Malaysia is being used as a transit point for pangolins, especially for their scales, according to a latest report by Traffic, the wildlife trade monitoring network.
The report, entitled “Seizures of African pangolin scales in Malaysia in 2017”, stated that between May and August 2017, there were six confirmed seizures of African pangolin scales in Malaysia totalling 6,695kg.
Out of the six seizures, five took place at Kuala Lumpur International Airport air cargo terminal while one was at Sepanggar Port in Kota Kinabalu, Sabah.
These transactions involved seven export and transit countries along the trade chains – Democratic Republic of Congo, Ethiopia, Ghana, Kenya, Nigeria, Turkey and the United Arab Emirates.
In the five seizures involving air transportation, Malaysia was the reported end destination. In late July 2017, the Ghanaian authorities also reportedly arrested three members of a wildlife trafficking syndicate who admitted to smuggling pangolin scales to Malaysia.
In July 2017, Sabah Customs reported the seizure of eight tonnes of pangolin scales at Sepanggar Port in Kota Kinabalu, Malaysia’s largest pangolin scales seizure to date.
Although the origin of the shipment has not been made public, authorities have not ruled out that this shipment could have originated from the African continent. If confirmed as such, Malaysia would be implicated in a minimum of 14,694 kg of African pangolin scales from seven shipments within a four-month period.
More importantly, it points to the fact that Sepanggar Port in Sabah could potentially emerge as an important transit point for wildlife commodities from Africa being smuggled through Malaysia.
“The primary reason for concern is the volume involved. The two large seizures at the Sepanggar Port collectively represent a minimum of 13 tonnes of pangolin scales within a one-month period,” said Kanitha Krishnasamy, Traffic’s acting regional director.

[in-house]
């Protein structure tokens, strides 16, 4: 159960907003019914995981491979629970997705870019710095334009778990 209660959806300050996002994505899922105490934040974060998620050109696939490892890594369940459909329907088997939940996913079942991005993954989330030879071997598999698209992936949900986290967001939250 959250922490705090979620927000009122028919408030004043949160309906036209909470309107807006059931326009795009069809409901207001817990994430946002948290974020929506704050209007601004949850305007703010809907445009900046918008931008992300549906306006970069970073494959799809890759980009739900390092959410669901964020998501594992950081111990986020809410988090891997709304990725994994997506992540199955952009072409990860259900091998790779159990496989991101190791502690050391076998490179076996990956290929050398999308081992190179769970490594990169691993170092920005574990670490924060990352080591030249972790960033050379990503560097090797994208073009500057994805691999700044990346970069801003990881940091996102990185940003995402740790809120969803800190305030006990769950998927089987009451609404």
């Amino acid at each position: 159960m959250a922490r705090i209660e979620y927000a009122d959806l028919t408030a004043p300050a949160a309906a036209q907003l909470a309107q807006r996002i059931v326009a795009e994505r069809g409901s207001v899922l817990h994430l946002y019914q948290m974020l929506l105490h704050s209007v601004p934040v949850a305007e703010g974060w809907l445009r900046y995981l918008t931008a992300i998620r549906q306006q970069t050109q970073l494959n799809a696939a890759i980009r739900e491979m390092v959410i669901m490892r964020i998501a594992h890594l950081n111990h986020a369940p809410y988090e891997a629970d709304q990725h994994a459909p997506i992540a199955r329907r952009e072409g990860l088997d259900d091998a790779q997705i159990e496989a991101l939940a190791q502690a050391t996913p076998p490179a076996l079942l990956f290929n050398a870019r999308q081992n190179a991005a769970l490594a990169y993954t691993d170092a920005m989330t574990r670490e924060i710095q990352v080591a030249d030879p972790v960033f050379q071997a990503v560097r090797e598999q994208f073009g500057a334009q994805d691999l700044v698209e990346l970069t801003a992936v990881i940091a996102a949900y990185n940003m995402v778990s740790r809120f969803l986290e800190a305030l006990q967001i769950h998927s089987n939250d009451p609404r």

“The emergence of a new location of smuggling and seizure could imply a number of things including, for instance, traffickers trying to diversify and expand the points of entry and exit of their smuggled goods to evade detection.”
Besides the cases described above, at least four other significant seizures of African pangolin scales have taken place since 2014 involving Malaysia as part of the trade chain. These collectively amounted to more than eight tonnes of scales.
These incidents highlight the fact that Malaysia is being used as a transit point for pangolins, adding another group of CITES Appendix I-listed species being shipped from Africa through Malaysia.
“It is absolutely imperative that investigations uncover the parties involved – including local logistics companies for both the Sabah pangolin scale shipments – to ensure that Malaysia is not being exploited as a point of transit, consolidation or distribution of smuggled wildlife or its parts. Coordination with countries from the point of export and final destination is also critical to help unravel the connections in the entire trade chain,” said Kanitha.
“We also need to put an end to the perception by traffickers that wildlife or their parts and products can be routed through Malaysia. This can only be done with continued vigilance, seizures of such shipments to disrupt their operations and the successful conviction of those involved,” she said.
Due to the international nature of these smuggling efforts, the report also urged increased international co-operation to combat the trade and to take the opportunity to make full use of the CITES partnership and obligations.